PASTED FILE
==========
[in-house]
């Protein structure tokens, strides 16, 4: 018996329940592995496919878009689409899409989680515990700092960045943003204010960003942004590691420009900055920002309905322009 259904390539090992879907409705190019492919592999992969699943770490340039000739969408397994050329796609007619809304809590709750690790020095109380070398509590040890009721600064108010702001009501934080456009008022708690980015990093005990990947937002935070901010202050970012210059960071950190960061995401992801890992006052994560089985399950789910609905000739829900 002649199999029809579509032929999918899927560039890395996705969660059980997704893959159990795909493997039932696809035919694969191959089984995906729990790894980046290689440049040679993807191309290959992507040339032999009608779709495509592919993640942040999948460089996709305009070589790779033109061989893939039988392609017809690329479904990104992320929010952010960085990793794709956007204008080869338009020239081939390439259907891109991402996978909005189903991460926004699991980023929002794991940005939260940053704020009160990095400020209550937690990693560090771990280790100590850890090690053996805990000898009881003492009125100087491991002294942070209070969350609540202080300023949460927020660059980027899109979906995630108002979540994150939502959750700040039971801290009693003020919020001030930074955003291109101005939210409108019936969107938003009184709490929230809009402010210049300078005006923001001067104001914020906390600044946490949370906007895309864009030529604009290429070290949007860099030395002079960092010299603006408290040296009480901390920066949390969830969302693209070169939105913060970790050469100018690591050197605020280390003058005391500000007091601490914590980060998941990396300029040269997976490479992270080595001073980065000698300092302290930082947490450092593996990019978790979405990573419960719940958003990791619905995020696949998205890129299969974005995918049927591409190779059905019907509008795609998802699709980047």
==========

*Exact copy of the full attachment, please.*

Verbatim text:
[in-house]
């Protein structure tokens, strides 16, 4: 018996329940592995496919878009689409899409989680515990700092960045943003204010960003942004590691420009900055920002309905322009 259904390539090992879907409705190019492919592999992969699943770490340039000739969408397994050329796609007619809304809590709750690790020095109380070398509590040890009721600064108010702001009501934080456009008022708690980015990093005990990947937002935070901010202050970012210059960071950190960061995401992801890992006052994560089985399950789910609905000739829900 002649199999029809579509032929999918899927560039890395996705969660059980997704893959159990795909493997039932696809035919694969191959089984995906729990790894980046290689440049040679993807191309290959992507040339032999009608779709495509592919993640942040999948460089996709305009070589790779033109061989893939039988392609017809690329479904990104992320929010952010960085990793794709956007204008080869338009020239081939390439259907891109991402996978909005189903991460926004699991980023929002794991940005939260940053704020009160990095400020209550937690990693560090771990280790100590850890090690053996805990000898009881003492009125100087491991002294942070209070969350609540202080300023949460927020660059980027899109979906995630108002979540994150939502959750700040039971801290009693003020919020001030930074955003291109101005939210409108019936969107938003009184709490929230809009402010210049300078005006923001001067104001914020906390600044946490949370906007895309864009030529604009290429070290949007860099030395002079960092010299603006408290040296009480901390920066949390969830969302693209070169939105913060970790050469100018690591050197605020280390003058005391500000007091601490914590980060998941990396300029040269997976490479992270080595001073980065000698300092302290930082947490450092593996990019978790979405990573419960719940958003990791619905995020696949998205890129299969974005995918049927591409190779059905019907509008795609998802699709980047």